In 1996 I remember turning on ITV’s The Chart Show and my eyes widened as a group of lairy girls ran riot in a fancy hotel while a song I’d never heard of played. I was immediately captivated by how fun, fearless and strong these five women seemed. My mum mumbled some query asking who they were and I waited with anticipation until the video ended and the title card informed me it was Spice Girls and the song was called Wannabe.
Little did I know that 13-year-old me’s life was never going to be the same again. As Wannabe took hold of the number one spot and Spice Fever swept not only the nation, but the entire world, I found myself infatuated with Emma Bunton, Geri Halliwell, Melanie Brown, Melanie Chisholm and Victoria Adams. I’d always been a pop music fan but something about these five women made me feel something I never have before. At the time I don’t think I knew, but now, all these years on, I recognise that it was their ability to encourage fans to be who they wanted to be.
Spice Girls were so much more than just five women who could knock out a pop tune. In the mid-90s every little girl, and plenty of little boys, wanted to be a Spice Girl, and millions of people across the world were inspired to reach for their dreams and grab them with both hands. For girls, the Spice Girls showed that you could be a woman and be successful. For gay kids, like me, they taught you the valuable lesson that you don’t ever have to be ashamed of who you are. I’d never heard that before in my 13 years, and I had no idea how much I needed to hear that message.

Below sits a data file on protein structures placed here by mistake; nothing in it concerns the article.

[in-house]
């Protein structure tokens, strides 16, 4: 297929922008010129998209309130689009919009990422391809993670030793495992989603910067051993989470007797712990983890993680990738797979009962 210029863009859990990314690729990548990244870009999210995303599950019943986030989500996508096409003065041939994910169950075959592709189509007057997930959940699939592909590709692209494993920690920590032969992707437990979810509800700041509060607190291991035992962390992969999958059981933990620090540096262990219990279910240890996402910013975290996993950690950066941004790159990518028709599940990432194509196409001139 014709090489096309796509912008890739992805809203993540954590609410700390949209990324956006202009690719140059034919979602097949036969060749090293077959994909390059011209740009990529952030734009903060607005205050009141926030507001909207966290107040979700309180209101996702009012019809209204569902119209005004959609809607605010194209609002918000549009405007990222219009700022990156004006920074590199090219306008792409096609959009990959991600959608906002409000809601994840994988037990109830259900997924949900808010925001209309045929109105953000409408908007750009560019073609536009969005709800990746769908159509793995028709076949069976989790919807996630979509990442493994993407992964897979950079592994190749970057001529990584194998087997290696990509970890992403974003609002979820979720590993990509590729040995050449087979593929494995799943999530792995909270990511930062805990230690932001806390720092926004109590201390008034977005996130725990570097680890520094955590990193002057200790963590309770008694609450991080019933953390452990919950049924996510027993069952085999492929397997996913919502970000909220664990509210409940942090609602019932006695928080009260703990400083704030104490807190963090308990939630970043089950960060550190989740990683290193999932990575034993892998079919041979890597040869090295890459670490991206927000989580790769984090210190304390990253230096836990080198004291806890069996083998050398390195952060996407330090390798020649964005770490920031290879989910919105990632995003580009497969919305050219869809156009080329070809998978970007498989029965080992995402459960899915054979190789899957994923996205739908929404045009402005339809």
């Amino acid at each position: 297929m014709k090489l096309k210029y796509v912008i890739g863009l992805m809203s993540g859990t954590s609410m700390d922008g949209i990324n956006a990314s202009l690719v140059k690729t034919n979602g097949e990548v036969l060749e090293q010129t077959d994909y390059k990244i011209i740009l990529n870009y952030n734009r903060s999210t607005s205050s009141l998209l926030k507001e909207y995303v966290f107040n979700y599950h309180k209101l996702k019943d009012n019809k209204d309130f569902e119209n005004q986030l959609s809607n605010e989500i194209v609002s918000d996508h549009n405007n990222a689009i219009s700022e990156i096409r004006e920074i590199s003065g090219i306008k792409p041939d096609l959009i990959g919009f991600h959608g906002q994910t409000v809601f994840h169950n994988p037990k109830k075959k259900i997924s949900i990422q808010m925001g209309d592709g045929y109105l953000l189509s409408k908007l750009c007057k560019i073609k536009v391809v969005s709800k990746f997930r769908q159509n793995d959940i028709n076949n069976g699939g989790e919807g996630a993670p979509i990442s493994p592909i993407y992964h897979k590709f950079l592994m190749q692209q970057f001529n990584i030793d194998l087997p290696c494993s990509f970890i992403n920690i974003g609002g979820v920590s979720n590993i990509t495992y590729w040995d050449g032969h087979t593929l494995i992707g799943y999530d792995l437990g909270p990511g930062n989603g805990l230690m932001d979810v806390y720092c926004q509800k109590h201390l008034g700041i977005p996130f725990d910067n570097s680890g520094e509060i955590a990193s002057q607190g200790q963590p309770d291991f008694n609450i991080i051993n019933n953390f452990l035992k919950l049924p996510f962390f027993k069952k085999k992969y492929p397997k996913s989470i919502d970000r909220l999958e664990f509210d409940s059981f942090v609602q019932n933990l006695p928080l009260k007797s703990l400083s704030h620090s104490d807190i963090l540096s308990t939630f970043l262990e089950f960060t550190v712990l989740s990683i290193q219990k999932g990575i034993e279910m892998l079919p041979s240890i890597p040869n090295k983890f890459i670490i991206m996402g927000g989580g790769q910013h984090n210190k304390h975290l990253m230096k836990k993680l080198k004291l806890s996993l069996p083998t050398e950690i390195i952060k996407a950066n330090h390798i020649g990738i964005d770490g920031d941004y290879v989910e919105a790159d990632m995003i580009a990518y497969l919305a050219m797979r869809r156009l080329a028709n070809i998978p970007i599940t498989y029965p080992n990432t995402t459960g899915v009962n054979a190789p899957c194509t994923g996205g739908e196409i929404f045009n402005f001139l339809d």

The years 1996 to 2000 were a series of firsts for me, thanks to the Spice Girls. Spice and SpiceWorld marked the first time I’d pre-ordered an album, counted down the days until it’s release and rushed straight from school to get it. I returned home and listened to them both on repeat for months, to the point I’m pretty sure my family considered hiding the CDs so they could listen to something else.
In 1998 I saw my first ever live concert – the Spice Girls at the M.E.N. Arena in Manchester. I remember begging my mum to complete the order form and put it in the mail (yes, a time before the Internet did exist). Tickets were £25 each and that was a lot of money to my family but my mum paid it because it was more important to her that I went because she knew it meant the world to me. Shortly after that concert the Spice Girls announced a series of stadium dates across the UK and once again the begging began. Mum relented and I spent a journey to Somerset on the phone trying to get tickets. Eventually I did but it wasn’t for the date I’d planned to get but it didn’t matter. I was going to my first ever stadium concert.
When the annual school music competition came around, two friends and I decided to enter and perform a Spice Girls song. We didn’t want to do anything obvious and after playing around with the idea of doing If U Can’t Dance, the closing track from Spice (I even learned Geri’s Spanish rap in its entirety), we decided to go with the more grown-up Naked. It was the first time I’d sung in front of my family and my peers, and it was exhilarating. We came second, but I referred to the Spice Girls manifesto and chalked that up as a victory.